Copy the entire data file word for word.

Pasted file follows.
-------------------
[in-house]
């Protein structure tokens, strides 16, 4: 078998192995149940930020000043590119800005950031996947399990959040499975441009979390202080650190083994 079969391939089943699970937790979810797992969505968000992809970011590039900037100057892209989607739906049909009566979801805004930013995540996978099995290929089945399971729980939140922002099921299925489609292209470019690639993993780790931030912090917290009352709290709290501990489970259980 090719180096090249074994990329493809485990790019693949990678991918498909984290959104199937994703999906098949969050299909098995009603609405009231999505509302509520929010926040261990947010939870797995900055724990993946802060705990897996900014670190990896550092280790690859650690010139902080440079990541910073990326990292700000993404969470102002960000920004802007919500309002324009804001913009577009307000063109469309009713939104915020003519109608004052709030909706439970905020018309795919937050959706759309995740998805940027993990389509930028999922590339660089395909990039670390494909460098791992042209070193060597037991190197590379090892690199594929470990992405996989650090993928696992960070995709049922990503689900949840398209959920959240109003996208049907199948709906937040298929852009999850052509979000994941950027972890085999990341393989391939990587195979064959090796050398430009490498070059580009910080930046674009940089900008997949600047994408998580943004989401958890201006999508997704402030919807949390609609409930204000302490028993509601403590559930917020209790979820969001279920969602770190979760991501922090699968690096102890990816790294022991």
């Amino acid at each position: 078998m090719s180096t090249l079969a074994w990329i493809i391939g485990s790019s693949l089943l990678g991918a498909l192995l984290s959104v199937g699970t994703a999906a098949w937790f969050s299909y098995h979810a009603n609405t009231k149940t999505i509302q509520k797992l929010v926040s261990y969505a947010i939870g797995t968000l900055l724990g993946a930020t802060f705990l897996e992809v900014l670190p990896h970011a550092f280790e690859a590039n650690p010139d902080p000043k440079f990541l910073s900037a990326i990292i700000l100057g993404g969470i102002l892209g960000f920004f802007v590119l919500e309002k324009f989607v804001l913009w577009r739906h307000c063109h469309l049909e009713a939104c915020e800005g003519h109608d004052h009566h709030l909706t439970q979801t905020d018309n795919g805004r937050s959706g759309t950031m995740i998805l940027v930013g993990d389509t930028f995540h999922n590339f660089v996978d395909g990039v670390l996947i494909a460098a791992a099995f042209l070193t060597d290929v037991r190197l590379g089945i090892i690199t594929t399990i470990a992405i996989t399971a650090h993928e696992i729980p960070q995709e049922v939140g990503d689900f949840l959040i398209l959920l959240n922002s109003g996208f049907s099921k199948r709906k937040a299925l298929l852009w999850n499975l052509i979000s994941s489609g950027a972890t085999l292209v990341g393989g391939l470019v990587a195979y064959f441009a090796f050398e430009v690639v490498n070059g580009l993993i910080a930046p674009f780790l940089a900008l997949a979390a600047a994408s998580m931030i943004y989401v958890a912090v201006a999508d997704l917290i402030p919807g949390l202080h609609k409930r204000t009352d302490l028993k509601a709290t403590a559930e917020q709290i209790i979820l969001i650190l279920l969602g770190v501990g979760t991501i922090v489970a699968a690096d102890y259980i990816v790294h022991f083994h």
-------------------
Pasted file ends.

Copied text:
[in-house]
């Protein structure tokens, strides 16, 4: 078998192995149940930020000043590119800005950031996947399990959040499975441009979390202080650190083994 079969391939089943699970937790979810797992969505968000992809970011590039900037100057892209989607739906049909009566979801805004930013995540996978099995290929089945399971729980939140922002099921299925489609292209470019690639993993780790931030912090917290009352709290709290501990489970259980 090719180096090249074994990329493809485990790019693949990678991918498909984290959104199937994703999906098949969050299909098995009603609405009231999505509302509520929010926040261990947010939870797995900055724990993946802060705990897996900014670190990896550092280790690859650690010139902080440079990541910073990326990292700000993404969470102002960000920004802007919500309002324009804001913009577009307000063109469309009713939104915020003519109608004052709030909706439970905020018309795919937050959706759309995740998805940027993990389509930028999922590339660089395909990039670390494909460098791992042209070193060597037991190197590379090892690199594929470990992405996989650090993928696992960070995709049922990503689900949840398209959920959240109003996208049907199948709906937040298929852009999850052509979000994941950027972890085999990341393989391939990587195979064959090796050398430009490498070059580009910080930046674009940089900008997949600047994408998580943004989401958890201006999508997704402030919807949390609609409930204000302490028993509601403590559930917020209790979820969001279920969602770190979760991501922090699968690096102890990816790294022991």
């Amino acid at each position: 078998m090719s180096t090249l079969a074994w990329i493809i391939g485990s790019s693949l089943l990678g991918a498909l192995l984290s959104v199937g699970t994703a999906a098949w937790f969050s299909y098995h979810a009603n609405t009231k149940t999505i509302q509520k797992l929010v926040s261990y969505a947010i939870g797995t968000l900055l724990g993946a930020t802060f705990l897996e992809v900014l670190p990896h970011a550092f280790e690859a590039n650690p010139d902080p000043k440079f990541l910073s900037a990326i990292i700000l100057g993404g969470i102002l892209g960000f920004f802007v590119l919500e309002k324009f989607v804001l913009w577009r739906h307000c063109h469309l049909e009713a939104c915020e800005g003519h109608d004052h009566h709030l909706t439970q979801t905020d018309n795919g805004r937050s959706g759309t950031m995740i998805l940027v930013g993990d389509t930028f995540h999922n590339f660089v996978d395909g990039v670390l996947i494909a460098a791992a099995f042209l070193t060597d290929v037991r190197l590379g089945i090892i690199t594929t399990i470990a992405i996989t399971a650090h993928e696992i729980p960070q995709e049922v939140g990503d689900f949840l959040i398209l959920l959240n922002s109003g996208f049907s099921k199948r709906k937040a299925l298929l852009w999850n499975l052509i979000s994941s489609g950027a972890t085999l292209v990341g393989g391939l470019v990587a195979y064959f441009a090796f050398e430009v690639v490498n070059g580009l993993i910080a930046p674009f780790l940089a900008l997949a979390a600047a994408s998580m931030i943004y989401v958890a912090v201006a999508d997704l917290i402030p919807g949390l202080h609609k409930r204000t009352d302490l028993k509601a709290t403590a559930e917020q709290i209790i979820l969001i650190l279920l969602g770190v501990g979760t991501i922090v489970a699968a690096d102890y259980i990816v790294h022991f083994h």